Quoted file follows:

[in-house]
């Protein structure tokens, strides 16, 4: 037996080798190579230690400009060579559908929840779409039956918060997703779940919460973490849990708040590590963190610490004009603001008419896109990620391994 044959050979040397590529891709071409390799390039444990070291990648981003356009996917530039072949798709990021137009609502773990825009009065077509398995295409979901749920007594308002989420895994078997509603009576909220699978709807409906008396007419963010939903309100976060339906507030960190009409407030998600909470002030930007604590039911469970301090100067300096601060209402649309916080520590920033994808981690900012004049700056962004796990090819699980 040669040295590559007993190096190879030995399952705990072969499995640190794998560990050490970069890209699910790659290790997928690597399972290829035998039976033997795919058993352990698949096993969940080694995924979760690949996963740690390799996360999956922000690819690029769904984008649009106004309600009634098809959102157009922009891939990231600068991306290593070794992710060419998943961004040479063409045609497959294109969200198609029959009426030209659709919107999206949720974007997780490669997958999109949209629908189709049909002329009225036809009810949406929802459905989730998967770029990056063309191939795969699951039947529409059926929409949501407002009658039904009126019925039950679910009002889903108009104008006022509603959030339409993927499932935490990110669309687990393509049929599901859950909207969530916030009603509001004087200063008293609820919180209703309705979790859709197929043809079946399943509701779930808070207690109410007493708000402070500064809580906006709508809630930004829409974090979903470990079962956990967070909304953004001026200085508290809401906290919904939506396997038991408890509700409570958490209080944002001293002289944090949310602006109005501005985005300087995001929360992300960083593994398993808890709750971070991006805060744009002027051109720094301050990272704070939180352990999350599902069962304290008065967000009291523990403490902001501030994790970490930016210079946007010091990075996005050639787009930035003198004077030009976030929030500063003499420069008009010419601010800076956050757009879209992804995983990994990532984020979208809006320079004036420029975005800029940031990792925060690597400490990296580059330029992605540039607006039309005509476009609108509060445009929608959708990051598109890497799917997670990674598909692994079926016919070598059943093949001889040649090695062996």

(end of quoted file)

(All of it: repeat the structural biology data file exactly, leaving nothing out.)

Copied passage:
[in-house]
């Protein structure tokens, strides 16, 4: 037996080798190579230690400009060579559908929840779409039956918060997703779940919460973490849990708040590590963190610490004009603001008419896109990620391994 044959050979040397590529891709071409390799390039444990070291990648981003356009996917530039072949798709990021137009609502773990825009009065077509398995295409979901749920007594308002989420895994078997509603009576909220699978709807409906008396007419963010939903309100976060339906507030960190009409407030998600909470002030930007604590039911469970301090100067300096601060209402649309916080520590920033994808981690900012004049700056962004796990090819699980 040669040295590559007993190096190879030995399952705990072969499995640190794998560990050490970069890209699910790659290790997928690597399972290829035998039976033997795919058993352990698949096993969940080694995924979760690949996963740690390799996360999956922000690819690029769904984008649009106004309600009634098809959102157009922009891939990231600068991306290593070794992710060419998943961004040479063409045609497959294109969200198609029959009426030209659709919107999206949720974007997780490669997958999109949209629908189709049909002329009225036809009810949406929802459905989730998967770029990056063309191939795969699951039947529409059926929409949501407002009658039904009126019925039950679910009002889903108009104008006022509603959030339409993927499932935490990110669309687990393509049929599901859950909207969530916030009603509001004087200063008293609820919180209703309705979790859709197929043809079946399943509701779930808070207690109410007493708000402070500064809580906006709508809630930004829409974090979903470990079962956990967070909304953004001026200085508290809401906290919904939506396997038991408890509700409570958490209080944002001293002289944090949310602006109005501005985005300087995001929360992300960083593994398993808890709750971070991006805060744009002027051109720094301050990272704070939180352990999350599902069962304290008065967000009291523990403490902001501030994790970490930016210079946007010091990075996005050639787009930035003198004077030009976030929030500063003499420069008009010419601010800076956050757009879209992804995983990994990532984020979208809006320079004036420029975005800029940031990792925060690597400490990296580059330029992605540039607006039309005509476009609108509060445009929608959708990051598109890497799917997670990674598909692994079926016919070598059943093949001889040649090695062996």